Academic journal article
By Olivarez, Melissa M.; Arnold, Mitylene
Education , Vol. 126, No. 4
Each year, the number of identified children requiring special education services increases. However, the number of qualified teachers available to serve the needs of these children is not increasing at the same rate. In addition, reports show that the attrition rates of special education teachers already in the field remain higher than the rates in other areas of education. "Reports from various states indicate that special education teachers leave special education teaching positions at disproportionably higher rates than their peers in general education." (Katsiyannis, Zhang & Conroy, 2003)
Most recent reports indicate that in 1999-2000, 12,241 positions for special education teachers were left vacant or filled by substitutes (Katsiyannis, Zhang & Conroy, 2003). Various sources reflect extreme shortages of fully certified special education teachers. Bergert and Burnette (2001) suggested that 98% of school districts report such shortages; 33,000 special education positions are filled by teachers not fully certified, and 4,000 positions remain vacant. (Katsiyannis, Zhang & Conroy, 2003) Due to the overwhelming shortages of special education teachers throughout the United States, "children with learning disabilities and other disabilities across the nation are being taught by individuals without training, let alone certification." ("Where Will Special Education Find Enough Fully Qualified Teachers? Council for Learning Disabilities," 2002, p. 62)
The special education teacher shortages not only indicate that there are not enough special education teachers to fill the open teaching positions, but that teachers are choosing not to stay in the field. Reasons for a greater number of shortages and larger levels of attrition among special education teachers in comparison to teachers within general education may have much to do with the characteristics of the students that they teach and overall standards and expectations that come with the particular job duties; or demographic characteristics.
A shortage of special education teachers and the retention of those already holding positions as special educators is a problematic situation. Schools in all parts of the nation are experiencing high teacher turnover rates, and the attrition rates for special education teachers are higher than in all other disciplines. In the state of Texas in particular, initial turnover rate of teachers served by Education Service Center-Region II in South Texas, is especially high, perhaps because of teacher characteristics.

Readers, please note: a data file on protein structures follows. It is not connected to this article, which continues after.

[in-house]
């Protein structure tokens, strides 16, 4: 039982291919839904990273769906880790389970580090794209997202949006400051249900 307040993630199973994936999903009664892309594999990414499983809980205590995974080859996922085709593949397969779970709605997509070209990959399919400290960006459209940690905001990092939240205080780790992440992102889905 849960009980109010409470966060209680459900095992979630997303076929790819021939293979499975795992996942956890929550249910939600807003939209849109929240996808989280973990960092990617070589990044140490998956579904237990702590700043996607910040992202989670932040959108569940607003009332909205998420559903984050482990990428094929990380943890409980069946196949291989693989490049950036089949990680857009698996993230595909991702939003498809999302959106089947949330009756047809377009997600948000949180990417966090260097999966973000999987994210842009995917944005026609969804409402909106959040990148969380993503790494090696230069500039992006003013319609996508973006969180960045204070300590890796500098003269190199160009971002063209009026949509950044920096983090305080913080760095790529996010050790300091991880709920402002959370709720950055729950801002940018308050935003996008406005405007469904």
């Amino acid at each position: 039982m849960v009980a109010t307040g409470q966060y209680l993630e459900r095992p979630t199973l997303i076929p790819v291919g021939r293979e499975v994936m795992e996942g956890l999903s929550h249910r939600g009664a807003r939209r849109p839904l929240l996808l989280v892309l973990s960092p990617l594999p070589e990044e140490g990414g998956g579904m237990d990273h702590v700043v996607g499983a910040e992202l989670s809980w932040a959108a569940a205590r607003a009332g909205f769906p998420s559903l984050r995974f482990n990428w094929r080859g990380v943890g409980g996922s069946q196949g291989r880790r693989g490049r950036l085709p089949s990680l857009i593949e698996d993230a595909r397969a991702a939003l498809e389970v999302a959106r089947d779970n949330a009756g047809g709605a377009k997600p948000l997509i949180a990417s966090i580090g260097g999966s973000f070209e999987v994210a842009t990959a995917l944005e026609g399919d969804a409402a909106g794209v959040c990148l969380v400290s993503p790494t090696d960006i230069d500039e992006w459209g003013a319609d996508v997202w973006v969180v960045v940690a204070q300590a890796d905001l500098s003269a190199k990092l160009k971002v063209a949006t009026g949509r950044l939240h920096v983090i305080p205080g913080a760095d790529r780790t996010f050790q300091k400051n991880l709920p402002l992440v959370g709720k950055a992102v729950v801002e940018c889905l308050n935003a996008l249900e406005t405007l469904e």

This study was conducted to describe the personal and demographic characteristics of special education teachers in South Texas. The expectation of this study is to describe the personal and demographic characteristics of teachers who have remained in the field for a significant period of time. The following assumptions will be made for purposes of the proposed study.
1. The certified teachers of South Texas who participated in the Retention Study for South Texas Educators accurately and honestly and answered each question.
2. The surveys were scored correctly and accurately.
A limitation of this study includes unknown factors, including personal hardships that may have affected the special education teacher's performance while answering the instrument. The respondents' physical and emotional state of mind and the external testing conditions must be taken into consideration as well. The size of the sample is 228 or 30% of subjects from a population of 750 subjects. Therefore, an additional limitation is the size of the sample population may not provide a description which can generalize to the Region, other States, and the Nation.
Review of the Literature
A review of the current literature indicates limited and contradictory research describing the personal and demographic characteristics of special educators in South Texas. …